Last year, according to Urals Mining officials, the group's Sredneuralsk ("Mid-Urals") Copper Smelting Plant (SUMZ) produced 27 percent more copper last year than in 1999. This, the sources said, was "due to active investment in technical modernization, and the absence of any problems with raw materials supply."
In all, SUMZ produced 103,065 tons of nonrefined copper; this was the first time since 1992 that the plant had broken the 100,000-ton limit. The company also produced 412,706 tons of sulfuric acid, a gain of 14 percent from the year before.
In BRIEF ...
SUMZ output rises
YEKATERINBURG – Russia's Sredneuralsk Copper Smelter (SUMZ) said its 2000 blister-copper output was 103,065 tons, up 26.7 percent from 1999. Production of copper concentrate fell 38.4 percent to 6,267 tons, SUMZ, part of Russia's second biggest copper firm, Urals Mining and Metals Co., said.
TORONTO – Norilsk Nickel Chairman Yury Kotlyar said that the Russian metals giant would hold nickel output at current levels but admitted he was not optimistic about the outlook for global prices. In an interview with Reuters, the head of the Russian company said he expected nickel prices to stay between $5,500-$6,500 a ton this year unless the market was hit by an unexpected event – like a strike – that interrupted supplies. "I am not too optimistic about the market this year but everything depends on new production facilities coming onstream," he said during a meeting with Canadian mining suppliers.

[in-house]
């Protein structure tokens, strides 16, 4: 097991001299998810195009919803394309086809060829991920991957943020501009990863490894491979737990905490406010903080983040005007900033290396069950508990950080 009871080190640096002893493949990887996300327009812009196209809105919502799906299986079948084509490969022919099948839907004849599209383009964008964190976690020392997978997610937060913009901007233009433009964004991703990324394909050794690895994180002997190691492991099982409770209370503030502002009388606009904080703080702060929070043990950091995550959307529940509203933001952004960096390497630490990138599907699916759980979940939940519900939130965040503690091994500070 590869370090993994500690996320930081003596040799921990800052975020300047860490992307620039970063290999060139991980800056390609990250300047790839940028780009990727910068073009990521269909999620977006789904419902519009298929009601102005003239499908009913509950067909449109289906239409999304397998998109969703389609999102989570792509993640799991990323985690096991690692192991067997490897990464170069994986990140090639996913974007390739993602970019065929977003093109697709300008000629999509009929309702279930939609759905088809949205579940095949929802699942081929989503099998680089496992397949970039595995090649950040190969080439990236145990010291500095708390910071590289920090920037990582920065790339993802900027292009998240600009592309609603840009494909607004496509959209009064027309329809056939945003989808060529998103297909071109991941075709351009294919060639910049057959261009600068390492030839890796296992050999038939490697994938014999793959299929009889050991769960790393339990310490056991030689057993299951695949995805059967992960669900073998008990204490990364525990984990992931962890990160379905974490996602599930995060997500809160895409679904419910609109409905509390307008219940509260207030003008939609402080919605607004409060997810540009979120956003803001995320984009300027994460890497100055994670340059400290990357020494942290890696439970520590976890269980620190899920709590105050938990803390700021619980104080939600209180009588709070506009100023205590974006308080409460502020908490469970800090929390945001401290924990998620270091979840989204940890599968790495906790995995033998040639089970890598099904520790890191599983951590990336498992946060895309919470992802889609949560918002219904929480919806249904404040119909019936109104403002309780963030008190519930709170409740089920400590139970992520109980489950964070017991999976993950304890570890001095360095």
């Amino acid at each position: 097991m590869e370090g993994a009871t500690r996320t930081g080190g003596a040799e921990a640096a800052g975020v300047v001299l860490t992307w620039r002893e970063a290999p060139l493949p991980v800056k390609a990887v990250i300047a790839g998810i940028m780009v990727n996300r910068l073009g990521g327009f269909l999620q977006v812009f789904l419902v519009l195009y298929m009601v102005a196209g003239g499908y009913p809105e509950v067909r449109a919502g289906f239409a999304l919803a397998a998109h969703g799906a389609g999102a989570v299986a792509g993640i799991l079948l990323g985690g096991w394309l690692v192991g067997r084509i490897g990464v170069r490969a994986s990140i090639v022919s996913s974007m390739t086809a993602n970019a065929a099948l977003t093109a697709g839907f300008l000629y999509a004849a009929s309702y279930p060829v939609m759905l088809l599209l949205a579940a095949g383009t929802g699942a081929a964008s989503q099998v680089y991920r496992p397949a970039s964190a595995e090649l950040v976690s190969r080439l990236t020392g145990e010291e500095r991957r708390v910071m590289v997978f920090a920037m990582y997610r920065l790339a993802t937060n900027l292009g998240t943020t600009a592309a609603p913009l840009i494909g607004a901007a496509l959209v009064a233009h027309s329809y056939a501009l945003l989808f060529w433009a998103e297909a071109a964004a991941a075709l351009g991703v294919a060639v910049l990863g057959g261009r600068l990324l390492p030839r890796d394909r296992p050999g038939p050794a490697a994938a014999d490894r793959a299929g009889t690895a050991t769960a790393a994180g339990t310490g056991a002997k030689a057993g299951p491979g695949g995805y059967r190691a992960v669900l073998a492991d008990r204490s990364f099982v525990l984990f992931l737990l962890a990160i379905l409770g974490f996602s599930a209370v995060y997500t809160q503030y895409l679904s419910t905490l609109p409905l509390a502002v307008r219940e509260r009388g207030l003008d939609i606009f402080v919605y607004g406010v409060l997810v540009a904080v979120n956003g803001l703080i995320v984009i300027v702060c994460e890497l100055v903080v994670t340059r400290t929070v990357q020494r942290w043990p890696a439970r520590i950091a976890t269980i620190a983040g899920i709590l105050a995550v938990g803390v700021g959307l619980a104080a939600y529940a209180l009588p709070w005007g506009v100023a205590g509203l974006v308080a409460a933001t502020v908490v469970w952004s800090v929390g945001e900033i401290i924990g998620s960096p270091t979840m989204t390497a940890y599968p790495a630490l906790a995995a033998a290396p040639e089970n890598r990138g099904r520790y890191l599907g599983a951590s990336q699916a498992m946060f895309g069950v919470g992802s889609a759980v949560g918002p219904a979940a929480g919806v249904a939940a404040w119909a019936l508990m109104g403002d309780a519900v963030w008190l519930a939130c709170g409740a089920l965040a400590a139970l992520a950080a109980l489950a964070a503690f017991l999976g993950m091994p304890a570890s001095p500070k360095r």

U.S. may help fund study
The U.S. government will grant $850,000 to finance a feasibility study for the construction of an aluminum smelter near the town of Sosnovy Bor in the Leningrad Oblast, the vice governor of the region announced, according to a story in Kommersant.
Gold mines on the market
The natural-resources committee of the administration of Primorsky Krai reports that three gold mines will be offered for sale in 2001, according to RosBusinessConsulting. The mines are the Porozhistoe, Progress and Krinichnoe deposits.
Volgograd steel output up
Volgograd Steel Wire and Ropes Plant in January raised output 68.5 percent year-on-year to 6,305 tons, Interfax reported. The company said sales rose 92.8 percent to 79.8 million rubles. VSZ forecast that core output will increase 36 percent this year to 80,000 tons vs. 58,900 tons in 2000.
Russia's Sberbank and Magnitogorsk Metallurgical Combine (MMK) signed a deal on a $54 million loan in ruble equivalent for five years, according to a report by Interfax, which cited Kommersant. The funds are to be spent on building a continuous galvanizing facility.
MMMZ new products
Magnitogorsk Metals and Metalware Plant (MMMZ) of the Chelyabinsk region said it plans to put seven new products online in 2001, Interfax reported. They include metal products for the Chelyabinsk Tractor Plant, copper-coated welding electrodes and filter mesh. The project will cost hundreds of millions of rubles, which the company will find itself.